Besides being drug- and chemical-free and affordable, another reason women choose NFP is because it doesn’t rely on having a regular or even an especially predictable cycle. Some other methods (like the so-called “rhythm method,” which is unreliable and not recommended) hinge on the premise that a woman has perfectly timed cycles, getting her period every 28 days and ovulating on cycle day 14. Most women don’t have cycles like this. They may have cycles which are longer or shorter, and they may ovulate on any other day of their cycle, all of which is NORMAL. Our bodies are not machines, and we will not usually see everything happening in a perfectly-timed fashion. That’s why FAM/NFP is  great for ALL women; you’re observing your OWN body’s fertility signs and changes, and not relying on a calendar or someone else’s idea of what your cycle is supposed to be like. You can safely use NFP no matter what your cycle is like, even if you’re only getting a few periods a year.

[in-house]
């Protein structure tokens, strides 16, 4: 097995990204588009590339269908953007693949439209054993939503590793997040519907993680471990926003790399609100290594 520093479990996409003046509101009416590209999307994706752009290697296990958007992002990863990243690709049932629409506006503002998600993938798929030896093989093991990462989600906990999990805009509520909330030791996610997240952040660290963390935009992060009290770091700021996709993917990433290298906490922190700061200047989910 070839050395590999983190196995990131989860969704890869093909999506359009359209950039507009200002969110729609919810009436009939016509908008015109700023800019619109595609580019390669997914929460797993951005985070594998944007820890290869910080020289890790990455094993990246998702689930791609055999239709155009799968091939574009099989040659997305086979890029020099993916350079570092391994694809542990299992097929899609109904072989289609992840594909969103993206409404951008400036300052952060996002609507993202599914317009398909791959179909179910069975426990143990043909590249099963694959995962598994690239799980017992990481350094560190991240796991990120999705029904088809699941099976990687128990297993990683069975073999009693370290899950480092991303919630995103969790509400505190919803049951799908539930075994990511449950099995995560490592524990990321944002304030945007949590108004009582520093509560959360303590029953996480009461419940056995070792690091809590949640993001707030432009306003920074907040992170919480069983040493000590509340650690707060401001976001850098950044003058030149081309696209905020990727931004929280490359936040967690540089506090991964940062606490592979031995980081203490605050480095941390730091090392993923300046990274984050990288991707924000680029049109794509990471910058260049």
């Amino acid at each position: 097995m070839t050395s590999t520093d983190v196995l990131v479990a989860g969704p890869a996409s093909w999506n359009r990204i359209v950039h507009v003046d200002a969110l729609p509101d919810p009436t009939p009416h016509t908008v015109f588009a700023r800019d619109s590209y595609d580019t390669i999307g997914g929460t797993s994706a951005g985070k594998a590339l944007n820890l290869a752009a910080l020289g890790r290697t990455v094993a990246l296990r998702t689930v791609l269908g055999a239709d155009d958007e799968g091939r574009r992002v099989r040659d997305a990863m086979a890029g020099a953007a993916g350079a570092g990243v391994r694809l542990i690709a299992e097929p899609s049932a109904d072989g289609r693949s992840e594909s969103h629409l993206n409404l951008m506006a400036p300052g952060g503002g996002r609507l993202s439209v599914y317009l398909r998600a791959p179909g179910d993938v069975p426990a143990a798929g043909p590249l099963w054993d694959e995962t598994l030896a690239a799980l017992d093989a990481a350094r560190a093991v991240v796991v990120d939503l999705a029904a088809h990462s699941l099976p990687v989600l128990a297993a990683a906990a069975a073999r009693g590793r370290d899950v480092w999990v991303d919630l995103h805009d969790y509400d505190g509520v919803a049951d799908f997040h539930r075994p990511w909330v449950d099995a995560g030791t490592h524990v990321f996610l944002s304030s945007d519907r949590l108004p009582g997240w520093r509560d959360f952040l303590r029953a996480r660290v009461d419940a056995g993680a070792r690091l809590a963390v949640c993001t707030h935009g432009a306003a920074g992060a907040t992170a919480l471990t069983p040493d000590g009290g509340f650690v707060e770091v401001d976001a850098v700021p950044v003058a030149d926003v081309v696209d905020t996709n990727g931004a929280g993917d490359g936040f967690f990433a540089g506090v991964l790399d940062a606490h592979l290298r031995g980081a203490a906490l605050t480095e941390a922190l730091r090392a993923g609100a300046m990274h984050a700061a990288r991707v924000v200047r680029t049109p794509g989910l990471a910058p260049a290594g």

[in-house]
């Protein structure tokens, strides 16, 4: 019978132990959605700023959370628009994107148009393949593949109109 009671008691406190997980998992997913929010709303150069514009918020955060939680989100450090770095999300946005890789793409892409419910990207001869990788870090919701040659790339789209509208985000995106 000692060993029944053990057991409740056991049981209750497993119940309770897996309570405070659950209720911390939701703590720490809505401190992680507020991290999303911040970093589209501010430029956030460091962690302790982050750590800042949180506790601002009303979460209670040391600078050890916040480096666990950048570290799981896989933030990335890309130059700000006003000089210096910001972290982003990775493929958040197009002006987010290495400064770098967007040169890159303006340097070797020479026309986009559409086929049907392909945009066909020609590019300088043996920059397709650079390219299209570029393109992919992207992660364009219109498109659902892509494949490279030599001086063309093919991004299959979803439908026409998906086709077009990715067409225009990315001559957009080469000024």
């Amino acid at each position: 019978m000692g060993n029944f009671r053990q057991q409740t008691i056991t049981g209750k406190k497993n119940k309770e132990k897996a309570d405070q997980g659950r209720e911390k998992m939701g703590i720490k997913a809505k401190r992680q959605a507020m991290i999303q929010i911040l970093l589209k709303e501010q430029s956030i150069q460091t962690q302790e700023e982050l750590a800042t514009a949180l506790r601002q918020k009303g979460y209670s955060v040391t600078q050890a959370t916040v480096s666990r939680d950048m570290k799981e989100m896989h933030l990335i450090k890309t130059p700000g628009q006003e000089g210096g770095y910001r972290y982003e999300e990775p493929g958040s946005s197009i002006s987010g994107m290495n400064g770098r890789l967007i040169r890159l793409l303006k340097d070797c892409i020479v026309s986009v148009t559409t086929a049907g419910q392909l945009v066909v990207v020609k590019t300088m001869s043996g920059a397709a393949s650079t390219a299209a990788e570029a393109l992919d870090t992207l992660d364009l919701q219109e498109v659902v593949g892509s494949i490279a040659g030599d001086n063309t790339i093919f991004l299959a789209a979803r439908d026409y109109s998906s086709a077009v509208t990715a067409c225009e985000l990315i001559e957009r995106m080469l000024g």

Another great thing about this method is that it can help you spot potential problems and bring them to the attention of your healthcare provider. For instance, you will be able to tell whether you are ovulating or not; if you get consistent cycles that don’t seem to show an ovulatory pattern (based on temperature and mucus), you may want to discuss this with a professional who can test you to make sure your hormones are in proper balance.